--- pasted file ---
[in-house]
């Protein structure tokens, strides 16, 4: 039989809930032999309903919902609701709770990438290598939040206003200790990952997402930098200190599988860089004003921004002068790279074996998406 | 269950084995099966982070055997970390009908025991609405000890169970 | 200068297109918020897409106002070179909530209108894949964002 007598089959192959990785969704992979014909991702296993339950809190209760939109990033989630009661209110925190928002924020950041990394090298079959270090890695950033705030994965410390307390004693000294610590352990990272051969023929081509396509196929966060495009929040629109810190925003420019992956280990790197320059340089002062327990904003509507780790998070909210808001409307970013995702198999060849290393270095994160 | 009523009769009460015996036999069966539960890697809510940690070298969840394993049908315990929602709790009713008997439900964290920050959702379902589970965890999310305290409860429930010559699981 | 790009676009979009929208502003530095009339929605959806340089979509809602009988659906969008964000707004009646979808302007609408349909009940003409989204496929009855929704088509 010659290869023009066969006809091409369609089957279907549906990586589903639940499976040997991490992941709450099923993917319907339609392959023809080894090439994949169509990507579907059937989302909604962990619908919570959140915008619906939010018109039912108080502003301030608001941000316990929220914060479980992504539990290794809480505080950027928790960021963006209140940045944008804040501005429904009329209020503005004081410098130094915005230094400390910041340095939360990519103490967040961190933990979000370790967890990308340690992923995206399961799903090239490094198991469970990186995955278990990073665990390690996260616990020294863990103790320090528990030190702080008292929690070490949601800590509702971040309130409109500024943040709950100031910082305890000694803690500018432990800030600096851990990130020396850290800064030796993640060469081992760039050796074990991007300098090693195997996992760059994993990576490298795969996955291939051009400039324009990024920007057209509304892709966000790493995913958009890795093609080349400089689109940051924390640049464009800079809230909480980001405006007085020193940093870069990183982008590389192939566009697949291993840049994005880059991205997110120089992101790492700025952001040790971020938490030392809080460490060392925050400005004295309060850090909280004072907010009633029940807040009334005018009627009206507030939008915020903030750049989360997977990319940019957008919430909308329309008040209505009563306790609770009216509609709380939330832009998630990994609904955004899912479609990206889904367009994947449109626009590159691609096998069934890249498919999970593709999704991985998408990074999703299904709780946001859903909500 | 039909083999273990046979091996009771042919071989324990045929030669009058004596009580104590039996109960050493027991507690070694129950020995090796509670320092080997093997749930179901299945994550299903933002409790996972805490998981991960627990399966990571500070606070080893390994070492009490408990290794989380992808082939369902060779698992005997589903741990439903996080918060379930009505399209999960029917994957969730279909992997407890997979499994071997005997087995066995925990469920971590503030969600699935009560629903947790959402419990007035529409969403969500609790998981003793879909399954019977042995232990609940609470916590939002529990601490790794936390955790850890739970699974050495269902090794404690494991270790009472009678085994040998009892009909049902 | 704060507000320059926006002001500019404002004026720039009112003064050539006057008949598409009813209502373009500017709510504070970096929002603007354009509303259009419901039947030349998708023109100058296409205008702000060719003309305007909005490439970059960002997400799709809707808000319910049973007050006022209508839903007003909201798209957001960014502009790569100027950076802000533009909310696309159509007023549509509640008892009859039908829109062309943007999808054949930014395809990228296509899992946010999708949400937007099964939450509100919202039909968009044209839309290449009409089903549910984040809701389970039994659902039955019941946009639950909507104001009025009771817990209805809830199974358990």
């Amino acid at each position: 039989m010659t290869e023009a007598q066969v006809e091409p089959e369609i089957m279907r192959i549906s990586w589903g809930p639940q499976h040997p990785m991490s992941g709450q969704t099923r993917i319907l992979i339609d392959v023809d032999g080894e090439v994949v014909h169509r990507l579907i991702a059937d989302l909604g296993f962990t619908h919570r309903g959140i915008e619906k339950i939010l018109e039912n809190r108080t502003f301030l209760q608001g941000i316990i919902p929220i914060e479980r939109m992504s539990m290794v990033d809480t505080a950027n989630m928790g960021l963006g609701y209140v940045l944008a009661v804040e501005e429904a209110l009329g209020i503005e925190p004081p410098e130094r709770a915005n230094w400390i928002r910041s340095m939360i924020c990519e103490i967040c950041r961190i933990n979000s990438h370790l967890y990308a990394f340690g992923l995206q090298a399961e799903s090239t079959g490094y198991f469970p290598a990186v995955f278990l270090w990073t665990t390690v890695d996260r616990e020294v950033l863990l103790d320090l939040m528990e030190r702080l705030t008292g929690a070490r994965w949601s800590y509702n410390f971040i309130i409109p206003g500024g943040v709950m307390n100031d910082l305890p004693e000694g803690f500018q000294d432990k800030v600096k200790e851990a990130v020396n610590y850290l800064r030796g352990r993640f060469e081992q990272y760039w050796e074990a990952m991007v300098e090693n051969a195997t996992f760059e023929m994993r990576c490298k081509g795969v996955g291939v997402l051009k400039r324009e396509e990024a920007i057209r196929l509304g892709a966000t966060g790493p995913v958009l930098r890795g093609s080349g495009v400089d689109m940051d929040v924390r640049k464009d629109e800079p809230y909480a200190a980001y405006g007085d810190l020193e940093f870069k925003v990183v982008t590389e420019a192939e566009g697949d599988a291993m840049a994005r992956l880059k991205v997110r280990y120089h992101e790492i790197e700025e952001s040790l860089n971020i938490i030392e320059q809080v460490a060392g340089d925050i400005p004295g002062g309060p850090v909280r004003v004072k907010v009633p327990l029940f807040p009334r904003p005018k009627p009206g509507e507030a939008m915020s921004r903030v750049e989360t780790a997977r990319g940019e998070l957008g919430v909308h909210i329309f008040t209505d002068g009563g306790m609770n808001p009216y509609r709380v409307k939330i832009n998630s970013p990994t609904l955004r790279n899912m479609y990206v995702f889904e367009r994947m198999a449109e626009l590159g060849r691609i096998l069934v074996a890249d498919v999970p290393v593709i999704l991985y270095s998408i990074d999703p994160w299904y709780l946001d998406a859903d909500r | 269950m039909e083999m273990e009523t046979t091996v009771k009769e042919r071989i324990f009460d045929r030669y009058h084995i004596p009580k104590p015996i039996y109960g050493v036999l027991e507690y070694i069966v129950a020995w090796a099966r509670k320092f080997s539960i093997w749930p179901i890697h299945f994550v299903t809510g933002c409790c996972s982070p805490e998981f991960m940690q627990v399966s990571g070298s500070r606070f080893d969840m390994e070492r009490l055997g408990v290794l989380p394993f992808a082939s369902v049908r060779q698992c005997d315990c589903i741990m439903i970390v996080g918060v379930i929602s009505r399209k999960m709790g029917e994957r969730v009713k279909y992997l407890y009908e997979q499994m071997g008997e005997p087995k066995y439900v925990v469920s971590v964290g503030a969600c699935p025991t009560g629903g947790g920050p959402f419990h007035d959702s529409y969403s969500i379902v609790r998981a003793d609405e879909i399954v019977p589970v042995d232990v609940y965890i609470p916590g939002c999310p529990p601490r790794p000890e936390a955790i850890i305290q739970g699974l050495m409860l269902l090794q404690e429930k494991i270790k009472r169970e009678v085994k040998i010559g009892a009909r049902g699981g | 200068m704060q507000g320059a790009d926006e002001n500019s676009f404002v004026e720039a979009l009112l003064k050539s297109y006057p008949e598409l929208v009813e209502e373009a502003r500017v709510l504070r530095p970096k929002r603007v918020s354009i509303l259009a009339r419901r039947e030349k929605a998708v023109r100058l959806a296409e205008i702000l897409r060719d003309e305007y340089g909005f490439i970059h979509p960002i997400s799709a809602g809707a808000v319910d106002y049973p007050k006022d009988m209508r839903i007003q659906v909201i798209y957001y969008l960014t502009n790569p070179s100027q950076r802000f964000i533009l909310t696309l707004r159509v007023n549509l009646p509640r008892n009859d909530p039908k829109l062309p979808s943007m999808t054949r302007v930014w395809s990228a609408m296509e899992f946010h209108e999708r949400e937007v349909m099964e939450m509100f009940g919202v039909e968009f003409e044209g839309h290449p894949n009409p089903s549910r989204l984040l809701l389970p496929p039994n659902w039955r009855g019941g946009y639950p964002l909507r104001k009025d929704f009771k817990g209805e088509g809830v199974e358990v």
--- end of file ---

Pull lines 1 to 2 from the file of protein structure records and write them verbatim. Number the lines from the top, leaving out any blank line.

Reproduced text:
[in-house]
């Protein structure tokens, strides 16, 4: 039989809930032999309903919902609701709770990438290598939040206003200790990952997402930098200190599988860089004003921004002068790279074996998406 | 269950084995099966982070055997970390009908025991609405000890169970 | 200068297109918020897409106002070179909530209108894949964002 007598089959192959990785969704992979014909991702296993339950809190209760939109990033989630009661209110925190928002924020950041990394090298079959270090890695950033705030994965410390307390004693000294610590352990990272051969023929081509396509196929966060495009929040629109810190925003420019992956280990790197320059340089002062327990904003509507780790998070909210808001409307970013995702198999060849290393270095994160 | 009523009769009460015996036999069966539960890697809510940690070298969840394993049908315990929602709790009713008997439900964290920050959702379902589970965890999310305290409860429930010559699981 | 790009676009979009929208502003530095009339929605959806340089979509809602009988659906969008964000707004009646979808302007609408349909009940003409989204496929009855929704088509 010659290869023009066969006809091409369609089957279907549906990586589903639940499976040997991490992941709450099923993917319907339609392959023809080894090439994949169509990507579907059937989302909604962990619908919570959140915008619906939010018109039912108080502003301030608001941000316990929220914060479980992504539990290794809480505080950027928790960021963006209140940045944008804040501005429904009329209020503005004081410098130094915005230094400390910041340095939360990519103490967040961190933990979000370790967890990308340690992923995206399961799903090239490094198991469970990186995955278990990073665990390690996260616990020294863990103790320090528990030190702080008292929690070490949601800590509702971040309130409109500024943040709950100031910082305890000694803690500018432990800030600096851990990130020396850290800064030796993640060469081992760039050796074990991007300098090693195997996992760059994993990576490298795969996955291939051009400039324009990024920007057209509304892709966000790493995913958009890795093609080349400089689109940051924390640049464009800079809230909480980001405006007085020193940093870069990183982008590389192939566009697949291993840049994005880059991205997110120089992101790492700025952001040790971020938490030392809080460490060392925050400005004295309060850090909280004072907010009633029940807040009334005018009627009206507030939008915020903030750049989360997977990319940019957008919430909308329309008040209505009563306790609770009216509609709380939330832009998630990994609904955004899912479609990206889904367009994947449109626009590159691609096998069934890249498919999970593709999704991985998408990074999703299904709780946001859903909500 | 039909083999273990046979091996009771042919071989324990045929030669009058004596009580104590039996109960050493027991507690070694129950020995090796509670320092080997093997749930179901299945994550299903933002409790996972805490998981991960627990399966990571500070606070080893390994070492009490408990290794989380992808082939369902060779698992005997589903741990439903996080918060379930009505399209999960029917994957969730279909992997407890997979499994071997005997087995066995925990469920971590503030969600699935009560629903947790959402419990007035529409969403969500609790998981003793879909399954019977042995232990609940609470916590939002529990601490790794936390955790850890739970699974050495269902090794404690494991270790009472009678085994040998009892009909049902 | 704060507000320059926006002001500019404002004026720039009112003064050539006057008949598409009813209502373009500017709510504070970096929002603007354009509303259009419901039947030349998708023109100058296409205008702000060719003309305007909005490439970059960002997400799709809707808000319910049973007050006022209508839903007003909201798209957001960014502009790569100027950076802000533009909310696309159509007023549509509640008892009859039908829109062309943007999808054949930014395809990228296509899992946010999708949400937007099964939450509100919202039909968009044209839309290449009409089903549910984040809701389970039994659902039955019941946009639950909507104001009025009771817990209805809830199974358990």